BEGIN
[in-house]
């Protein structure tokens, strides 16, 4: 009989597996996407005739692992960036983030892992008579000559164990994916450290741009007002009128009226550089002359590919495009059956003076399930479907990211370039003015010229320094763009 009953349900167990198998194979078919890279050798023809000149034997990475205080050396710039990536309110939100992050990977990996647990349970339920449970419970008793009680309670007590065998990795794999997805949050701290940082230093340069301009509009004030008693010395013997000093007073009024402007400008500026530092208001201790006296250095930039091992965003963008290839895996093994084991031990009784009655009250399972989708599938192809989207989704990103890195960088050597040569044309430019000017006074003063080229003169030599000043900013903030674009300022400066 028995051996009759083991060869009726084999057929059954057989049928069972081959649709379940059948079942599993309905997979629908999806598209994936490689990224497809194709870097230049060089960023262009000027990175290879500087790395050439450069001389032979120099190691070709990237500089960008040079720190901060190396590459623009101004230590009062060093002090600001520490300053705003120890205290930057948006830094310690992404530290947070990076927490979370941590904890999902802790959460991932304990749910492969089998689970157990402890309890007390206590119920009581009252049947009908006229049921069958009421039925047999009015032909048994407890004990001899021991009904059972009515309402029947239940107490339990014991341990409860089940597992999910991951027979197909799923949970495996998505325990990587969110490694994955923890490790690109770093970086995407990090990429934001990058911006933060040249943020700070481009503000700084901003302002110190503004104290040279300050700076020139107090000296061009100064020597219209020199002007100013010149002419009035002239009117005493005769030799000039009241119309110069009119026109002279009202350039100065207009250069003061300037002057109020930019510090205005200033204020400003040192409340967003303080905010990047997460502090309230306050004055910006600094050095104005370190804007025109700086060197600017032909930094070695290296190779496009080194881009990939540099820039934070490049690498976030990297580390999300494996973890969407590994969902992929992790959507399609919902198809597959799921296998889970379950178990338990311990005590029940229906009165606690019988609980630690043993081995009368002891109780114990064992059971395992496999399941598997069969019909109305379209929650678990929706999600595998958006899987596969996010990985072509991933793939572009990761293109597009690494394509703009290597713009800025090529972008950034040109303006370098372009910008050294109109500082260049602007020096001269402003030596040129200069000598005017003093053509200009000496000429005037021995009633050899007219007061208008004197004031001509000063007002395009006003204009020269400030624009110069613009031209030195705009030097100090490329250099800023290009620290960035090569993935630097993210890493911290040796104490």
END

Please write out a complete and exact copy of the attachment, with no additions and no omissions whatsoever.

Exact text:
[in-house]
């Protein structure tokens, strides 16, 4: 009989597996996407005739692992960036983030892992008579000559164990994916450290741009007002009128009226550089002359590919495009059956003076399930479907990211370039003015010229320094763009 009953349900167990198998194979078919890279050798023809000149034997990475205080050396710039990536309110939100992050990977990996647990349970339920449970419970008793009680309670007590065998990795794999997805949050701290940082230093340069301009509009004030008693010395013997000093007073009024402007400008500026530092208001201790006296250095930039091992965003963008290839895996093994084991031990009784009655009250399972989708599938192809989207989704990103890195960088050597040569044309430019000017006074003063080229003169030599000043900013903030674009300022400066 028995051996009759083991060869009726084999057929059954057989049928069972081959649709379940059948079942599993309905997979629908999806598209994936490689990224497809194709870097230049060089960023262009000027990175290879500087790395050439450069001389032979120099190691070709990237500089960008040079720190901060190396590459623009101004230590009062060093002090600001520490300053705003120890205290930057948006830094310690992404530290947070990076927490979370941590904890999902802790959460991932304990749910492969089998689970157990402890309890007390206590119920009581009252049947009908006229049921069958009421039925047999009015032909048994407890004990001899021991009904059972009515309402029947239940107490339990014991341990409860089940597992999910991951027979197909799923949970495996998505325990990587969110490694994955923890490790690109770093970086995407990090990429934001990058911006933060040249943020700070481009503000700084901003302002110190503004104290040279300050700076020139107090000296061009100064020597219209020199002007100013010149002419009035002239009117005493005769030799000039009241119309110069009119026109002279009202350039100065207009250069003061300037002057109020930019510090205005200033204020400003040192409340967003303080905010990047997460502090309230306050004055910006600094050095104005370190804007025109700086060197600017032909930094070695290296190779496009080194881009990939540099820039934070490049690498976030990297580390999300494996973890969407590994969902992929992790959507399609919902198809597959799921296998889970379950178990338990311990005590029940229906009165606690019988609980630690043993081995009368002891109780114990064992059971395992496999399941598997069969019909109305379209929650678990929706999600595998958006899987596969996010990985072509991933793939572009990761293109597009690494394509703009290597713009800025090529972008950034040109303006370098372009910008050294109109500082260049602007020096001269402003030596040129200069000598005017003093053509200009000496000429005037021995009633050899007219007061208008004197004031001509000063007002395009006003204009020269400030624009110069613009031209030195705009030097100090490329250099800023290009620290960035090569993935630097993210890493911290040796104490």